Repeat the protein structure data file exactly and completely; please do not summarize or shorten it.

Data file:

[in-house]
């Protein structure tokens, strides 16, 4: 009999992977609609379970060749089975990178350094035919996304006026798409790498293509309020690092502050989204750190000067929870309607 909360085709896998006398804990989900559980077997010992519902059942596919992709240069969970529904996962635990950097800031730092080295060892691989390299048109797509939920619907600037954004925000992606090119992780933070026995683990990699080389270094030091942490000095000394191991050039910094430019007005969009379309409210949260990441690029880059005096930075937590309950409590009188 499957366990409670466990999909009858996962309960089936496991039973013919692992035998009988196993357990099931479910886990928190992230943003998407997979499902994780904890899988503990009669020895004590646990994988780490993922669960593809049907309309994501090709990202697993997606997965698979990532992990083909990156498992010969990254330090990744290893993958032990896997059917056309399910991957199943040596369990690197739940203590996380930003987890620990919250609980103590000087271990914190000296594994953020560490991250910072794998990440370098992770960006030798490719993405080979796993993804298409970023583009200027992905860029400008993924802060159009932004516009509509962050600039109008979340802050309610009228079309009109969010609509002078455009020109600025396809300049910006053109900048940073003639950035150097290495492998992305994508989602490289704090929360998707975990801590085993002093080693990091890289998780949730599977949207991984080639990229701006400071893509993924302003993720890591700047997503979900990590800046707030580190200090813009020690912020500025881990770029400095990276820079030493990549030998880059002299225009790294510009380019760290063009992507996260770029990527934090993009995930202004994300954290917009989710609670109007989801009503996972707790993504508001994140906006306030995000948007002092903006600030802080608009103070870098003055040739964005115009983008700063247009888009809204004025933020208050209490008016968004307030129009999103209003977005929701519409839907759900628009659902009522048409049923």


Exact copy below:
[in-house]
């Protein structure tokens, strides 16, 4: 009999992977609609379970060749089975990178350094035919996304006026798409790498293509309020690092502050989204750190000067929870309607 909360085709896998006398804990989900559980077997010992519902059942596919992709240069969970529904996962635990950097800031730092080295060892691989390299048109797509939920619907600037954004925000992606090119992780933070026995683990990699080389270094030091942490000095000394191991050039910094430019007005969009379309409210949260990441690029880059005096930075937590309950409590009188 499957366990409670466990999909009858996962309960089936496991039973013919692992035998009988196993357990099931479910886990928190992230943003998407997979499902994780904890899988503990009669020895004590646990994988780490993922669960593809049907309309994501090709990202697993997606997965698979990532992990083909990156498992010969990254330090990744290893993958032990896997059917056309399910991957199943040596369990690197739940203590996380930003987890620990919250609980103590000087271990914190000296594994953020560490991250910072794998990440370098992770960006030798490719993405080979796993993804298409970023583009200027992905860029400008993924802060159009932004516009509509962050600039109008979340802050309610009228079309009109969010609509002078455009020109600025396809300049910006053109900048940073003639950035150097290495492998992305994508989602490289704090929360998707975990801590085993002093080693990091890289998780949730599977949207991984080639990229701006400071893509993924302003993720890591700047997503979900990590800046707030580190200090813009020690912020500025881990770029400095990276820079030493990549030998880059002299225009790294510009380019760290063009992507996260770029990527934090993009995930202004994300954290917009989710609670109007989801009503996972707790993504508001994140906006306030995000948007002092903006600030802080608009103070870098003055040739964005115009983008700063247009888009809204004025933020208050209490008016968004307030129009999103209003977005929701519409839907759900628009659902009522048409049923």